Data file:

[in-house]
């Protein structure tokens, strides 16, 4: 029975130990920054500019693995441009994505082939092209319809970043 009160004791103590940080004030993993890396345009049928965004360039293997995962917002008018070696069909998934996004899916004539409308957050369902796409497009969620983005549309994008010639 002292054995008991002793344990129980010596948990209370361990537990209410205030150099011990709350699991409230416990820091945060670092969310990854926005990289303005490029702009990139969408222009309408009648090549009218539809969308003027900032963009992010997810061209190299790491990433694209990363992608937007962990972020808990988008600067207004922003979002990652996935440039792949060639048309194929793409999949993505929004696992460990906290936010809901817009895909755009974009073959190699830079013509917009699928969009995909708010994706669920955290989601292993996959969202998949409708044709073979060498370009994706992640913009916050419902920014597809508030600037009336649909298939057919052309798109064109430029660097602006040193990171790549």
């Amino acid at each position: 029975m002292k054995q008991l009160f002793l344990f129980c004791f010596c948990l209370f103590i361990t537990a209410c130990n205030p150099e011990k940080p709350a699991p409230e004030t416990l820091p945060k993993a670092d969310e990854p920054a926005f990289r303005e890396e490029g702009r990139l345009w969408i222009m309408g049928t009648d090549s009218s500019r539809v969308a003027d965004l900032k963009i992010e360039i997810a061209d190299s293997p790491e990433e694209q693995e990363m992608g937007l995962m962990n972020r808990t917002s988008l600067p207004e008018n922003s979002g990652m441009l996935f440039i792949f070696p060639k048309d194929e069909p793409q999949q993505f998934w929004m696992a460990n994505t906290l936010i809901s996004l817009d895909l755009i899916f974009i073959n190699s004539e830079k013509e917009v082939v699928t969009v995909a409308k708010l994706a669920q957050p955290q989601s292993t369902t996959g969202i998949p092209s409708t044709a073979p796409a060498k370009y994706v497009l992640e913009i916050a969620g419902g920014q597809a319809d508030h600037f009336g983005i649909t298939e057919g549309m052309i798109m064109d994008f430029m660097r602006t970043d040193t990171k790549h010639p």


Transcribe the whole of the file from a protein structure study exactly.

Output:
[in-house]
């Protein structure tokens, strides 16, 4: 029975130990920054500019693995441009994505082939092209319809970043 009160004791103590940080004030993993890396345009049928965004360039293997995962917002008018070696069909998934996004899916004539409308957050369902796409497009969620983005549309994008010639 002292054995008991002793344990129980010596948990209370361990537990209410205030150099011990709350699991409230416990820091945060670092969310990854926005990289303005490029702009990139969408222009309408009648090549009218539809969308003027900032963009992010997810061209190299790491990433694209990363992608937007962990972020808990988008600067207004922003979002990652996935440039792949060639048309194929793409999949993505929004696992460990906290936010809901817009895909755009974009073959190699830079013509917009699928969009995909708010994706669920955290989601292993996959969202998949409708044709073979060498370009994706992640913009916050419902920014597809508030600037009336649909298939057919052309798109064109430029660097602006040193990171790549």
């Amino acid at each position: 029975m002292k054995q008991l009160f002793l344990f129980c004791f010596c948990l209370f103590i361990t537990a209410c130990n205030p150099e011990k940080p709350a699991p409230e004030t416990l820091p945060k993993a670092d969310e990854p920054a926005f990289r303005e890396e490029g702009r990139l345009w969408i222009m309408g049928t009648d090549s009218s500019r539809v969308a003027d965004l900032k963009i992010e360039i997810a061209d190299s293997p790491e990433e694209q693995e990363m992608g937007l995962m962990n972020r808990t917002s988008l600067p207004e008018n922003s979002g990652m441009l996935f440039i792949f070696p060639k048309d194929e069909p793409q999949q993505f998934w929004m696992a460990n994505t906290l936010i809901s996004l817009d895909l755009i899916f974009i073959n190699s004539e830079k013509e917009v082939v699928t969009v995909a409308k708010l994706a669920q957050p955290q989601s292993t369902t996959g969202i998949p092209s409708t044709a073979p796409a060498k370009y994706v497009l992640e913009i916050a969620g419902g920014q597809a319809d508030h600037f009336g983005i649909t298939e057919g549309m052309i798109m064109d994008f430029m660097r602006t970043d040193t990171k790549h010639p």